According to the experts at Cardiac Screen, an independent medical clinic in London that provides specialist cardiac care and heart screening, “the signs of a stroke often appear suddenly, but that doesn’t mean that you won’t have time to act. Some people will experience symptoms such as headache, numbness or tingling several days before they have a serious stroke.”
A 2010 study published in the Handbook of Clinical Neurology found that up to 65 percent of people who have a stroke report experiencing a headache beforehand.
Your cognitive skills begin to decline.
Sometimes, even more subtle changes could be the sign of a stroke to come years down the road. A 2021 study from Erasmus MC University in the Netherlands published in the Journal Of Neurology Neurosurgery & Psychiatry tracked 14,712 participants between 1990 and 2016. At the beginning of the study and periodically thereafter, participants underwent a series of forensic interviews and physical tests that measured everything from memory, speaking abilities, and reaction times to how well they could handle daily chores, like cleaning, managing personal finances, and cooking.
Over the course of the study, 1,662 of the participants suffered a first stroke at the average age of 80. After matching each person who had a stroke with three participants who did not, comparisons of the forensic and physical tests showed that participants began showing a decline in their mental performance up to a decade before the actual stroke took place.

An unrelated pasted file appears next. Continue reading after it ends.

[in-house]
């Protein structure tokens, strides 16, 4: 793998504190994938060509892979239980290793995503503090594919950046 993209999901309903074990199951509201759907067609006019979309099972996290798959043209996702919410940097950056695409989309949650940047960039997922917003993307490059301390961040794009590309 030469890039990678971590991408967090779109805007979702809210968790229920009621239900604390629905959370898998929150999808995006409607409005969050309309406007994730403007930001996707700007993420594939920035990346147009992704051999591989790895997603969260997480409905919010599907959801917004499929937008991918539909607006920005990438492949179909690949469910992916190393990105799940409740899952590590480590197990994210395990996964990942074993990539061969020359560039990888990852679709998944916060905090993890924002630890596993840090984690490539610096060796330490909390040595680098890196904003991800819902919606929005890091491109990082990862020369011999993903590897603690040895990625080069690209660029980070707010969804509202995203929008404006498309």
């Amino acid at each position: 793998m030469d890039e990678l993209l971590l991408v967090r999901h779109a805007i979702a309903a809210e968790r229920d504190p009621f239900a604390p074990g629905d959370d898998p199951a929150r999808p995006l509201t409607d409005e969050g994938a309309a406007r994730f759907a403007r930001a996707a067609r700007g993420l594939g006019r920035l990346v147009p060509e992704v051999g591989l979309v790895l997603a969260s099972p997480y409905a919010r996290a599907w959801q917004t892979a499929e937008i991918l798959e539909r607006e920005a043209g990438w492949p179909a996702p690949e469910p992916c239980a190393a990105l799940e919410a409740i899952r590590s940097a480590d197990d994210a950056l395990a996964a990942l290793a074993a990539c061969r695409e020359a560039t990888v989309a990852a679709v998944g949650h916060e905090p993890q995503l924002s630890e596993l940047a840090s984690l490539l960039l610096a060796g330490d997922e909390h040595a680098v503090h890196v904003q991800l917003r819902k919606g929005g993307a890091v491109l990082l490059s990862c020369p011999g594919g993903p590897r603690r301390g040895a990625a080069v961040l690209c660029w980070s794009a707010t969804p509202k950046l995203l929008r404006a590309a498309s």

“Our findings demonstrated that future stroke patients start to deviate from stroke-free controls up to 10 years before the acute event, suggesting that individuals with cognitive and functional decline are at a higher risk of stroke and are possible candidates for prevention trials,” Alis Heshmatollah, MD, a neurology resident at Erasmus MC University and the study’s lead author, wrote in the published findings.
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You go through menopause before age 40.
A recent study published in the American Heart Association (AHA) journal Stroke analyzed the risk of a stroke for postmenopausal women. Researchers monitored more than 16,200 postmenopausal women between the ages of 26 and 70 in the Netherlands for nearly 15 years, observing a total of 830 strokes. The study found that women who experienced menopause before the age of 40 were 1.5 times more likely to experience an ischemic stroke than women who underwent menopause when they were between 50 and 54 years old.
“It is of utmost important for all women to try and achieve optimal cardiovascular health before and after menopause, but it is even more important for women with early menopause,” study co-author Yvonne van der Schouw, PhD, a professor of chronic disease epidemiology at Utrecht University in the Netherlands, said in a statement.
In addition to the increased risk for women who go through menopause before age 40, researchers found that for women over the age of 50—which is near the average onset age for menopause—stroke risk decreased by 2 percent each year menopause was delayed.